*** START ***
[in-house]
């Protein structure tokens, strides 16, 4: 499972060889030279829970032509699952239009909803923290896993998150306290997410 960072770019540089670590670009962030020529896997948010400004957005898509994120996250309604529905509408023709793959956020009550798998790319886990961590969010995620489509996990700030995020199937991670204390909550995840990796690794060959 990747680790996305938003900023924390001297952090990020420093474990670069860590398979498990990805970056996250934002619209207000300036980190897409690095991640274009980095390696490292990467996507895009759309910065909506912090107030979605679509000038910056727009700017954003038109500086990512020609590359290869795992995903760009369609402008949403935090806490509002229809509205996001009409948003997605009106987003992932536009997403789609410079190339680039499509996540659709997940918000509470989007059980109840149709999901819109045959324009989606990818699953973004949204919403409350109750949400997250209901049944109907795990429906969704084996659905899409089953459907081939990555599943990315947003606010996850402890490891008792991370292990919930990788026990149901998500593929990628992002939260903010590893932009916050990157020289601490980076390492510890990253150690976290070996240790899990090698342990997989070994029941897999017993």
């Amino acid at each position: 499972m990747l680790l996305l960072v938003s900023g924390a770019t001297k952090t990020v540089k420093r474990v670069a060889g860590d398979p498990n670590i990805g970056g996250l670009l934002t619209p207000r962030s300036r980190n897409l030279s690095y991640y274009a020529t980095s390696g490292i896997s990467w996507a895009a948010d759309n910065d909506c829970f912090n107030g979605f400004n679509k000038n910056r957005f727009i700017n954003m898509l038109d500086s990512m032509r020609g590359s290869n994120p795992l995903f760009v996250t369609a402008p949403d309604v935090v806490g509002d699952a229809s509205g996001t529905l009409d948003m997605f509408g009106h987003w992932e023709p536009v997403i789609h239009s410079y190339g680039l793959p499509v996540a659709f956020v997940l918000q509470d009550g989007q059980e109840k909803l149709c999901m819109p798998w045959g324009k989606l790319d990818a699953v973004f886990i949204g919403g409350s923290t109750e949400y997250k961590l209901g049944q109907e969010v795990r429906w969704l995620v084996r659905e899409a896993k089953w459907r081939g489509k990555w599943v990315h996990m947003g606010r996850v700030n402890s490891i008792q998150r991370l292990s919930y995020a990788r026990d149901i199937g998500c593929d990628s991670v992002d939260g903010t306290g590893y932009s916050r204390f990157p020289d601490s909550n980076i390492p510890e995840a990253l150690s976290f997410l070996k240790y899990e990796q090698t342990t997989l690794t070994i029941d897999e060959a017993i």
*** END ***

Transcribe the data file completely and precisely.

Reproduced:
[in-house]
């Protein structure tokens, strides 16, 4: 499972060889030279829970032509699952239009909803923290896993998150306290997410 960072770019540089670590670009962030020529896997948010400004957005898509994120996250309604529905509408023709793959956020009550798998790319886990961590969010995620489509996990700030995020199937991670204390909550995840990796690794060959 990747680790996305938003900023924390001297952090990020420093474990670069860590398979498990990805970056996250934002619209207000300036980190897409690095991640274009980095390696490292990467996507895009759309910065909506912090107030979605679509000038910056727009700017954003038109500086990512020609590359290869795992995903760009369609402008949403935090806490509002229809509205996001009409948003997605009106987003992932536009997403789609410079190339680039499509996540659709997940918000509470989007059980109840149709999901819109045959324009989606990818699953973004949204919403409350109750949400997250209901049944109907795990429906969704084996659905899409089953459907081939990555599943990315947003606010996850402890490891008792991370292990919930990788026990149901998500593929990628992002939260903010590893932009916050990157020289601490980076390492510890990253150690976290070996240790899990090698342990997989070994029941897999017993």
């Amino acid at each position: 499972m990747l680790l996305l960072v938003s900023g924390a770019t001297k952090t990020v540089k420093r474990v670069a060889g860590d398979p498990n670590i990805g970056g996250l670009l934002t619209p207000r962030s300036r980190n897409l030279s690095y991640y274009a020529t980095s390696g490292i896997s990467w996507a895009a948010d759309n910065d909506c829970f912090n107030g979605f400004n679509k000038n910056r957005f727009i700017n954003m898509l038109d500086s990512m032509r020609g590359s290869n994120p795992l995903f760009v996250t369609a402008p949403d309604v935090v806490g509002d699952a229809s509205g996001t529905l009409d948003m997605f509408g009106h987003w992932e023709p536009v997403i789609h239009s410079y190339g680039l793959p499509v996540a659709f956020v997940l918000q509470d009550g989007q059980e109840k909803l149709c999901m819109p798998w045959g324009k989606l790319d990818a699953v973004f886990i949204g919403g409350s923290t109750e949400y997250k961590l209901g049944q109907e969010v795990r429906w969704l995620v084996r659905e899409a896993k089953w459907r081939g489509k990555w599943v990315h996990m947003g606010r996850v700030n402890s490891i008792q998150r991370l292990s919930y995020a990788r026990d149901i199937g998500c593929d990628s991670v992002d939260g903010t306290g590893y932009s916050r204390f990157p020289d601490s909550n980076i390492p510890e995840a990253l150690s976290f997410l070996k240790y899990e990796q090698t342990t997989l690794t070994i029941d897999e060959a017993i």